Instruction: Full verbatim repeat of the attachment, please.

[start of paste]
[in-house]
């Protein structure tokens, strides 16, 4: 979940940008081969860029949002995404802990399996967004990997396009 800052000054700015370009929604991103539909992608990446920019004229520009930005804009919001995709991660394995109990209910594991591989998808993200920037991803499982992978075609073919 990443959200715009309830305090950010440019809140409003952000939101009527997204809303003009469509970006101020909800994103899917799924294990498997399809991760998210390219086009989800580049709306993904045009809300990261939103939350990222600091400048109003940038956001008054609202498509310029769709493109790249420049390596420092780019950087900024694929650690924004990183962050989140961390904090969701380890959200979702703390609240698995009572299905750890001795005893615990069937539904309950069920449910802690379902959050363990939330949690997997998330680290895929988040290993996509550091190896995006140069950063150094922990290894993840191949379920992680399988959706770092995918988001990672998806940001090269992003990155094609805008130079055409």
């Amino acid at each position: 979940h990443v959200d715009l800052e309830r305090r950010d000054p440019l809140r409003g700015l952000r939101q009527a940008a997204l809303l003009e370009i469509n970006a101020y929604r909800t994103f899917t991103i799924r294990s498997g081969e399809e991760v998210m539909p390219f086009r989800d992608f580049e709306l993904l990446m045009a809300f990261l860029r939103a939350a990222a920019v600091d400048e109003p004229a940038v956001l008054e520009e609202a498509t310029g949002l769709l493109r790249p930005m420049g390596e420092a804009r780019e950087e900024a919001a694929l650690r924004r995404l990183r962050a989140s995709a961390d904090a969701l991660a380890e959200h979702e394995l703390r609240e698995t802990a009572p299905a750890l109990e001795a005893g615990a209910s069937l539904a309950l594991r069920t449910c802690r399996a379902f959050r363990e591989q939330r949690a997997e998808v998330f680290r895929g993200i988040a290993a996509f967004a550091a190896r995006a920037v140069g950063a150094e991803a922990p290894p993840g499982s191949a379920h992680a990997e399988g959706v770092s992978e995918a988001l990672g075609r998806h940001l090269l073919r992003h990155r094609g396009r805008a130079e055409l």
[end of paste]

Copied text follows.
[in-house]
């Protein structure tokens, strides 16, 4: 979940940008081969860029949002995404802990399996967004990997396009 800052000054700015370009929604991103539909992608990446920019004229520009930005804009919001995709991660394995109990209910594991591989998808993200920037991803499982992978075609073919 990443959200715009309830305090950010440019809140409003952000939101009527997204809303003009469509970006101020909800994103899917799924294990498997399809991760998210390219086009989800580049709306993904045009809300990261939103939350990222600091400048109003940038956001008054609202498509310029769709493109790249420049390596420092780019950087900024694929650690924004990183962050989140961390904090969701380890959200979702703390609240698995009572299905750890001795005893615990069937539904309950069920449910802690379902959050363990939330949690997997998330680290895929988040290993996509550091190896995006140069950063150094922990290894993840191949379920992680399988959706770092995918988001990672998806940001090269992003990155094609805008130079055409």
């Amino acid at each position: 979940h990443v959200d715009l800052e309830r305090r950010d000054p440019l809140r409003g700015l952000r939101q009527a940008a997204l809303l003009e370009i469509n970006a101020y929604r909800t994103f899917t991103i799924r294990s498997g081969e399809e991760v998210m539909p390219f086009r989800d992608f580049e709306l993904l990446m045009a809300f990261l860029r939103a939350a990222a920019v600091d400048e109003p004229a940038v956001l008054e520009e609202a498509t310029g949002l769709l493109r790249p930005m420049g390596e420092a804009r780019e950087e900024a919001a694929l650690r924004r995404l990183r962050a989140s995709a961390d904090a969701l991660a380890e959200h979702e394995l703390r609240e698995t802990a009572p299905a750890l109990e001795a005893g615990a209910s069937l539904a309950l594991r069920t449910c802690r399996a379902f959050r363990e591989q939330r949690a997997e998808v998330f680290r895929g993200i988040a290993a996509f967004a550091a190896r995006a920037v140069g950063a150094e991803a922990p290894p993840g499982s191949a379920h992680a990997e399988g959706v770092s992978e995918a988001l990672g075609r998806h940001l090269l073919r992003h990155r094609g396009r805008a130079e055409l």